8. It does not improve our ability to enforce our current road laws or resolve conflicts. Law enforcement officers can enforce all applicable laws today as they pertain to a bicycle rider on a public road. Law enforcement officers have no need of a bicycle registration system in order to do so (or even the much lower requirement, rejected in the past, that bike riders carry identification). This is well documented at the state level by the NC 232 Bicycle Law Study Committee and this law goes against the conclusions of that report.

      Click here when you are ready to do something about HB 157.

    9. It makes about as much sense as a shoe tax, to make up revenue for all the infrastructure that pedestrians are demanding. Do pedestrians make you a little upset, with the way they move into your path when you are driving? Aren’t those people who walk asking for too much, really, when they complain about “unsafe” conditions? Why don’t we require a shoe licensing system and let those who choose to use footwear in the public right of way pay a fee to do so? The fee can be used to build amenities for those who choose to walk. We can also push for our law enforcement officers to begin occasional shoe registration checks on sidewalks to cut down on those scofflaws who continue exhibiting dangerous walking habits in our public right of way…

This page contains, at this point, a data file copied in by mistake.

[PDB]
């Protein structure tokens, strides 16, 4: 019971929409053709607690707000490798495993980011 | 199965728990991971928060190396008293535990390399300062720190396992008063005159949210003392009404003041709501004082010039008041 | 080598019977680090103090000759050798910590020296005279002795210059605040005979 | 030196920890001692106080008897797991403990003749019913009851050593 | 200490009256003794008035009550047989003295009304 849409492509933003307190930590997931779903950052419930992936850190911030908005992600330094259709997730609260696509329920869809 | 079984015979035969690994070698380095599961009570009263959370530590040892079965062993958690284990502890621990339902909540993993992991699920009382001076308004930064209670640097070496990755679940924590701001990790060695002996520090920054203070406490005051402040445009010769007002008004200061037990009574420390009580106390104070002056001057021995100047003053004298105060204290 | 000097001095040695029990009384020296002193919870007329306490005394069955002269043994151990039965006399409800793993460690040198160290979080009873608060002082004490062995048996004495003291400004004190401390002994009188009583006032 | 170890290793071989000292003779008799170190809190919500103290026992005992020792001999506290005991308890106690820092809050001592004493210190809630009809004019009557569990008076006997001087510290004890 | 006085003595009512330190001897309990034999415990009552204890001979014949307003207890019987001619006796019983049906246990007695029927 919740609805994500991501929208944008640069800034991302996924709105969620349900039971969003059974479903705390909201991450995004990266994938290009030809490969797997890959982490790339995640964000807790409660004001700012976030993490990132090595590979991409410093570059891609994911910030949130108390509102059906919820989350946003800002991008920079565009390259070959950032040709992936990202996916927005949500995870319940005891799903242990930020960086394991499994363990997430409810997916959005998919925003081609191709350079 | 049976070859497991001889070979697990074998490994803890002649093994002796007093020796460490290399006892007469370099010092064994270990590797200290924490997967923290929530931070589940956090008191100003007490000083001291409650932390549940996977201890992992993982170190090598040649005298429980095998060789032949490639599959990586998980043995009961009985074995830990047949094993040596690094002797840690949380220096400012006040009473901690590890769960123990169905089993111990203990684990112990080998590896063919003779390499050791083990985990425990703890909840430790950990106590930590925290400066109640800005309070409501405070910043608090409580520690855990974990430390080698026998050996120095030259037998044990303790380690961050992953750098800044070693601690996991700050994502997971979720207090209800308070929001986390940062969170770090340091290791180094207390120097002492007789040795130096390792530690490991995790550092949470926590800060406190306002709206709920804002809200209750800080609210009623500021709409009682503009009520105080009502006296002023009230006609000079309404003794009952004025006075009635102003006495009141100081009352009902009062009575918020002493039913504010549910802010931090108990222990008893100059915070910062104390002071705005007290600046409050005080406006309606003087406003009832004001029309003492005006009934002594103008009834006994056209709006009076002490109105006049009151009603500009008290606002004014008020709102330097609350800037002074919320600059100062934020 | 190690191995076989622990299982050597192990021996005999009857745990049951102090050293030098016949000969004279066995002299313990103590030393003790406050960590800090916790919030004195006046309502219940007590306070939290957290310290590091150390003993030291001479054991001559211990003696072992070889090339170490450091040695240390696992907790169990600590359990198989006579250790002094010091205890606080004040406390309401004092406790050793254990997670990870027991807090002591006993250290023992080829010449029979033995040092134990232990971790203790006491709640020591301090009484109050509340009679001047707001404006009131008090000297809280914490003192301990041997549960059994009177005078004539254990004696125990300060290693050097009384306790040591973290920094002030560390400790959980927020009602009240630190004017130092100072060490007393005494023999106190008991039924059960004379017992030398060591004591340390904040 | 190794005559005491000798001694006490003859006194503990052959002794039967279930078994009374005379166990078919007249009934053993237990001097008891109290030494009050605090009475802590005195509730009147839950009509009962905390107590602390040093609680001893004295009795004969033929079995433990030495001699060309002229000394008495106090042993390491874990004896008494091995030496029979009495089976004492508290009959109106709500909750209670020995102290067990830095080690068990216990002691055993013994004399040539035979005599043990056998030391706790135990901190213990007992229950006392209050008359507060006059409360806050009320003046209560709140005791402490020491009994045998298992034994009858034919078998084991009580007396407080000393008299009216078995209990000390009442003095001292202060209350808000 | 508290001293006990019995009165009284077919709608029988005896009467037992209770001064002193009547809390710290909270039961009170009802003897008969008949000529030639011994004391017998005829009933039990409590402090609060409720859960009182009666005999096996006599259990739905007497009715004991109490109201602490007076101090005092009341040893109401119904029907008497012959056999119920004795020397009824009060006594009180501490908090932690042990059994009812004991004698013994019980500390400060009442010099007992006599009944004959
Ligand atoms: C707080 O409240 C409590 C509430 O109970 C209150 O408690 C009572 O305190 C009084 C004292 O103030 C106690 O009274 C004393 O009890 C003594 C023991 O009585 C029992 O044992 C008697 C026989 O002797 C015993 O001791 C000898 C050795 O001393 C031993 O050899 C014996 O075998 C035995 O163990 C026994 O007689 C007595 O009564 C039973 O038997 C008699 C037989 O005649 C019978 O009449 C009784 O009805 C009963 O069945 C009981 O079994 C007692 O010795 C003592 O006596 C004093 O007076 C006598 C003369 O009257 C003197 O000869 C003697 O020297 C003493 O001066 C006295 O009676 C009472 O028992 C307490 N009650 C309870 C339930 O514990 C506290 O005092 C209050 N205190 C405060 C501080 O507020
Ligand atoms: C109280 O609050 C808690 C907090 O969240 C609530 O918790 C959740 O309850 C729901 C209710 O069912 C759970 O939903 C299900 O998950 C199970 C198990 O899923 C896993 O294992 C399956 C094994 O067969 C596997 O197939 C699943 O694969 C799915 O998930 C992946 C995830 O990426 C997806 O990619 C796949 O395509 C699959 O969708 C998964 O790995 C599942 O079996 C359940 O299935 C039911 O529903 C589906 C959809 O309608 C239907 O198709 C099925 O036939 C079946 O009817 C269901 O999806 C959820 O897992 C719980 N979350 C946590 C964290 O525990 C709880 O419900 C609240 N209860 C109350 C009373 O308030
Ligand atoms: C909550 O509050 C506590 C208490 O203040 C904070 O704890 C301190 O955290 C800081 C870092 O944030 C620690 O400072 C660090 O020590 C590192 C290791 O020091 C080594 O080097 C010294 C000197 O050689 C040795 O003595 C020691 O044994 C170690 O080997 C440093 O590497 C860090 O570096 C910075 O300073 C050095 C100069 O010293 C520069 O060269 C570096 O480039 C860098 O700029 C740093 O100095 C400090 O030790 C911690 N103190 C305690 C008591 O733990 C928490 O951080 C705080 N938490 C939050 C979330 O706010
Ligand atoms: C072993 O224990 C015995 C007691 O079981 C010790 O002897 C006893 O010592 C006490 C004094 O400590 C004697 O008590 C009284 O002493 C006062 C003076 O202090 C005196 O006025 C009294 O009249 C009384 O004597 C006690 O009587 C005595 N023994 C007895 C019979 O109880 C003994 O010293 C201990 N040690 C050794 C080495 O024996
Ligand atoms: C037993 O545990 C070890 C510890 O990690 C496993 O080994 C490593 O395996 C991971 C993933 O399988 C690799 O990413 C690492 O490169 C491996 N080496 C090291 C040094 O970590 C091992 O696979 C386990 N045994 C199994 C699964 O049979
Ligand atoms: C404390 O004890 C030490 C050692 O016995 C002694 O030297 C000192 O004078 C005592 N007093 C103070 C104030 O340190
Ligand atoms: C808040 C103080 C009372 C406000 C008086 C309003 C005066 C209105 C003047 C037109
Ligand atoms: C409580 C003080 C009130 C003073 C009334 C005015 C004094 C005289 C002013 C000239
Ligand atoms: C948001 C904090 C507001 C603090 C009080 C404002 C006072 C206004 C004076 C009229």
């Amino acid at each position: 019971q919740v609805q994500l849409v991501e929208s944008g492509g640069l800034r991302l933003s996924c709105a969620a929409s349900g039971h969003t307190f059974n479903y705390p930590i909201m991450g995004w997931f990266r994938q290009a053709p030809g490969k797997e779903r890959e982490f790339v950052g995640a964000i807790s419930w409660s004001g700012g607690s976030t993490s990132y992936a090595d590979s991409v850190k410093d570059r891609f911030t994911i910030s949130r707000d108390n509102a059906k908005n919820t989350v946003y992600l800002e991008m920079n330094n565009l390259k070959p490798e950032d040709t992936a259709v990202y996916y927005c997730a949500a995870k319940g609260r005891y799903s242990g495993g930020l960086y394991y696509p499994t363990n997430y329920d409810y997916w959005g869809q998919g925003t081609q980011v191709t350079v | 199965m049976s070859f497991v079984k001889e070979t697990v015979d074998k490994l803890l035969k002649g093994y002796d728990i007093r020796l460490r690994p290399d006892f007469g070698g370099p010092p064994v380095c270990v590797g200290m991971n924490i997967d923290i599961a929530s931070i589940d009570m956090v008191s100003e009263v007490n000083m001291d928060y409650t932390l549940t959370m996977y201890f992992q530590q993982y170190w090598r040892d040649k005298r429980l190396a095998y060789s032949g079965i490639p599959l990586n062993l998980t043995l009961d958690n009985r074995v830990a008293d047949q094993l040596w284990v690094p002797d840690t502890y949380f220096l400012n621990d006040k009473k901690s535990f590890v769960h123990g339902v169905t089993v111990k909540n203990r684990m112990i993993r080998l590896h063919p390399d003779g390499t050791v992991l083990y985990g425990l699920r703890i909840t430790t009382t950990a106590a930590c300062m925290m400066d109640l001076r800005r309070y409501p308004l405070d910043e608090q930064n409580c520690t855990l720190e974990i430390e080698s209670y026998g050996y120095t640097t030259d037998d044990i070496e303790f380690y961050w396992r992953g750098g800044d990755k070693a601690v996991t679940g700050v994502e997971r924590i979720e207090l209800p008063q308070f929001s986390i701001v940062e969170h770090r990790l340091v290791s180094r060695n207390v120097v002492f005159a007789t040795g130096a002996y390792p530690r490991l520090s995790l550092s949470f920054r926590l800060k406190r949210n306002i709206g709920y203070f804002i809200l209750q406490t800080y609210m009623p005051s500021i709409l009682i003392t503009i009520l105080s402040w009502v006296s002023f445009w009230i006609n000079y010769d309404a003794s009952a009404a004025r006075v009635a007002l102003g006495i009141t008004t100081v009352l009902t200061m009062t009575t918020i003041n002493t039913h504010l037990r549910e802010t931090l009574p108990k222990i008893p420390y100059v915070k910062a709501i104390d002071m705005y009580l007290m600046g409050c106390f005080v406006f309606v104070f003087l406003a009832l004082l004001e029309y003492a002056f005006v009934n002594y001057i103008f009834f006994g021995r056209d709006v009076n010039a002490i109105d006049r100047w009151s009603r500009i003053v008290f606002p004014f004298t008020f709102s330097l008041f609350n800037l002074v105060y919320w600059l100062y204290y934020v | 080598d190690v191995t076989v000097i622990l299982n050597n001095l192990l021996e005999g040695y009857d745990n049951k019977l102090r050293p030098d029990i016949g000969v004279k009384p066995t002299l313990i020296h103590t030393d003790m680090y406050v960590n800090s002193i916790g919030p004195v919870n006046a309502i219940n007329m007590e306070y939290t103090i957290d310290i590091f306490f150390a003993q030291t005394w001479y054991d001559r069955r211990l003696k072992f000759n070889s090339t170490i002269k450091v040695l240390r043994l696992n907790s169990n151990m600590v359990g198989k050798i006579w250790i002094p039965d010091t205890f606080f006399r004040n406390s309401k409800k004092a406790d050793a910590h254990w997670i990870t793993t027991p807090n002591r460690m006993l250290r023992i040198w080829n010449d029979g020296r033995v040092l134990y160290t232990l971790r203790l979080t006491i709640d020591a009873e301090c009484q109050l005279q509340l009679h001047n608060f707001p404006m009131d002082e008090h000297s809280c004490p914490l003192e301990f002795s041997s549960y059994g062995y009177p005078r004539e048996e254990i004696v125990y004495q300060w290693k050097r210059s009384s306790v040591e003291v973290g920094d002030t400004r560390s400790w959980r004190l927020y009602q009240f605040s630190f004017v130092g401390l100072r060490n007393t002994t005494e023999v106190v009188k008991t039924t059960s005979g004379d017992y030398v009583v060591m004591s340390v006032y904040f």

10. Bicycle license laws violate all of the guidelines for “What makes a good law.” These are ideas that we can say “yes” to when we write a proposed law, whether we are voters, lawyers, advocates, legislative staffers, or elected officials. Good laws share these 5 traits:
      • Fairness – justice and equality, such as equal pay for men and women. This law would create inequality. Ex: low income road users who cannot afford cars would  experience an increase in ticketing.
      • Usefulness – making society run smoothly, such as laws on driving to make roads safer. Ex: This law does not change or improve law enforcement’s ability to enforce the laws regarding road usage. Law enforcement can enforce current road laws easily by detaining and ticketing any cyclist or other road user violating current laws.